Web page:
The range of nonwovens scrap is wide, and its shape varies greatly. To make it suitable for reuse, it is necessary to recycle it into pellets like virgin resin. The quality of the regranulate, as mentioned earlier, is very important: a production stop caused by inadequate regranulate is too costly, and jeopardises the economic benefits of recycling and reusing the production scrap.
Softbond manufactures polypropylene nonwoven cloth in various weights in a spunbond process and recycles almost all of its production scrap. The Starlinger recoSTAR universal 65 recycling line installed at their production facility is running around the clock, seven days per week. The nonwovens scrap is fed loose via a conveyor belt into the single-shaft cutter. The line produces 3,000 kg of polypropylene regranulate per day in offline operation. Softbond reprocesses between 30 tonnes and 40 tonnes of the recycled material in the nonwovens production process; the rest they sell on the market.
Don & Low, a producer of woven and nonwoven polyolefin technical textiles for the construction, agriculture, industrial, medical and consumer sector, also recycles all of its polypropylene spunbond scrap. It stems from nonwoven products made for applications like construction, furniture and bedding, carpet tile backing, and also includes composites that contain polypropylene materials other than spunbond.
The recoSTAR universal 65 in use at Don & Low is equipped with a reel feeder that is directly mounted on the single-shaft cutter. Different types of nonwoven scrap in different colours and sizes are processed; a master batch dosing unit adds the final colour for the regranulate in the recycling process, depending on the colours of the input material and the required final colour. The line is in operation five days per week on a three-shift system and produces high-quality regranulate with very little melt shift at a rate of 120 kg per hour.
"Depending on applications and physical specifications of the product, we can add up to 50 per cent recycled content to our spunbond lines without loss of conversion efficiency," Galloway explained. Recycled material which is not used in the nonwovens production process is sold to converters for downstream products such as plant pots.
Global Nonwovens, in turn, caters to the hygiene sector and produces different types of SS (spunbond-spunbond) and SMS (spunbondmeltblown- spunbond) fabric. The recycling line installed at Global Nonwovens is a recoSTAR universal 105 VAC. It is equipped with a nip roll feeder and features an additional dosing unit for compounding-an option for value-adding-as well as a corresponding big bag unloading station. The production output ranges between 380 - 480 kg per hour. The line processes spunbond and spunbondmeltblown- spunbond polypropylene production scrap in the weight range from 40 - 200 g/m. Global Nonwovens reuses part of the recycled granulate in other business areas and sells the rest on the market.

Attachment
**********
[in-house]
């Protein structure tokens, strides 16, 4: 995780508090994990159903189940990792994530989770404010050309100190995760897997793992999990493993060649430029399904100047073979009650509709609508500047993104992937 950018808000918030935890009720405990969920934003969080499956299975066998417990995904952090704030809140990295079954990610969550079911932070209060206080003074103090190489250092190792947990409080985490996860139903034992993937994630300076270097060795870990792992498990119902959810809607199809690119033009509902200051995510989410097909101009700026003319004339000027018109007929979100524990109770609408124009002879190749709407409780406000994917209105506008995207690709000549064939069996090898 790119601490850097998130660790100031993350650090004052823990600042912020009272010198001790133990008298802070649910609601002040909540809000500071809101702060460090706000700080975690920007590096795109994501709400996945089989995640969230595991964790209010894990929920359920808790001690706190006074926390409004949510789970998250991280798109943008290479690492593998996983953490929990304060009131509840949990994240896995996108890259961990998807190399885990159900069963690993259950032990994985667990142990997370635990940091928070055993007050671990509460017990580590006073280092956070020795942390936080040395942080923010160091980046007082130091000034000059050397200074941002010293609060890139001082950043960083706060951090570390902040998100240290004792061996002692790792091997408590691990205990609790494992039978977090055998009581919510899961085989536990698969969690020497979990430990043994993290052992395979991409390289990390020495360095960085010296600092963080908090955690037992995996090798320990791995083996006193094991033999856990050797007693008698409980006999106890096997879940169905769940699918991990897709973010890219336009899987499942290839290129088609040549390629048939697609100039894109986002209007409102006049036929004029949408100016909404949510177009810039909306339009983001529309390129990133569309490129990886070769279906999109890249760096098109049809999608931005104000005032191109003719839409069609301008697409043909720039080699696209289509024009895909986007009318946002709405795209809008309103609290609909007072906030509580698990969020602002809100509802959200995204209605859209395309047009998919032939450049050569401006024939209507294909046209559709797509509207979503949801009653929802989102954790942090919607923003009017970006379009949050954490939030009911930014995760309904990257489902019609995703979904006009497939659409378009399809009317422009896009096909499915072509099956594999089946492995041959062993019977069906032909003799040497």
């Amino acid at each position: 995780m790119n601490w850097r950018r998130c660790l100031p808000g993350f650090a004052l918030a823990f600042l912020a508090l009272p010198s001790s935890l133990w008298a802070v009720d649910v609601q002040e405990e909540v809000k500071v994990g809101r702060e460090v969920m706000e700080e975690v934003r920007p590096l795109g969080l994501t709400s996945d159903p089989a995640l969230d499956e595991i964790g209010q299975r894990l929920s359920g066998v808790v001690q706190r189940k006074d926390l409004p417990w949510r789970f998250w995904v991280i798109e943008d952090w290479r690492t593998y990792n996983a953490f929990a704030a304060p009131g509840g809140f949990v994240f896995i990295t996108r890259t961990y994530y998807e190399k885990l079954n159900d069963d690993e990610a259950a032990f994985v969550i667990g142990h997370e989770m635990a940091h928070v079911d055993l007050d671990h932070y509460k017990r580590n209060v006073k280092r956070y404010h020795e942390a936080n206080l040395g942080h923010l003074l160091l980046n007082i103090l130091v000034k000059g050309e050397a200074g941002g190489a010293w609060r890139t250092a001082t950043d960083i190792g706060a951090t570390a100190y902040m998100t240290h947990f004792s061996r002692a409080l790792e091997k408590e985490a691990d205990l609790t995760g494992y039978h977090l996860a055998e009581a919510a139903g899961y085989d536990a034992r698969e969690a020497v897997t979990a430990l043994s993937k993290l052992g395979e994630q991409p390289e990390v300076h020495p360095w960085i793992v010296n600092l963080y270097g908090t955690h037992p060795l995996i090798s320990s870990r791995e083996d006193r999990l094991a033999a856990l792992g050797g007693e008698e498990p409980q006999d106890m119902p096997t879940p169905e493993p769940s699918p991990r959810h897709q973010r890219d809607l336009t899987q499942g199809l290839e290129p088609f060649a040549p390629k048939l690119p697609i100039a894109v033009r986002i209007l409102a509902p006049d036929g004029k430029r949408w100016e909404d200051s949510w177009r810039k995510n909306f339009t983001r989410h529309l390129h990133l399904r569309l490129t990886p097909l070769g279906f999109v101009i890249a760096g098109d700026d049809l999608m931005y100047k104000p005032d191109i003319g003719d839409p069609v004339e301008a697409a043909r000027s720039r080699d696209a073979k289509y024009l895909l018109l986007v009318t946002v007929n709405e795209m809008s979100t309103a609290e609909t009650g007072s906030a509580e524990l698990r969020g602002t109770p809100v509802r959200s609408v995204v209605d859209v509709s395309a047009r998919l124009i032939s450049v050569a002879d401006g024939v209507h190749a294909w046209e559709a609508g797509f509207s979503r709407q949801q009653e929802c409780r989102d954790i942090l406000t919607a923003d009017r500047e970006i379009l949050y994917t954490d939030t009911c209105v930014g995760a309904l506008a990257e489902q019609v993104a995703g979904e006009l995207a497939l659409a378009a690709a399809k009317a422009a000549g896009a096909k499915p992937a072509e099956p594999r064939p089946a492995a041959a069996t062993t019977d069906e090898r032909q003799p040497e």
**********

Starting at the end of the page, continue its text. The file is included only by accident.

Technology: Vacuum treatment, fine filtration, pelletising
It's all in the melt: to ensure high-quality regranulate, Starlinger recycling systems are equipped with an extruder vacuum unit. It extracts volatile contaminants-spin finish, for example-and reduces viscosity loss in the melt. A variety of melt filtration systems ensure clean, high-grade melt: melt filters with and without backflushing, power backflush filters and continuous rotation filters are the most common. The choice of filter type and size depends on the type and amount of contaminants. A specially designed cascade filtration system enables very fine filtration down to 25 ?m to meet the high requirements in the fibre industry.
A choice of pelletising equipment can be supplied, depending on viscosity, preferred shape of regranulate, and required grade of automatisation. Optionally for PET/PES, crystallisation equipment and solid-stating reactors for IV (intrinsic viscosity) increase are available.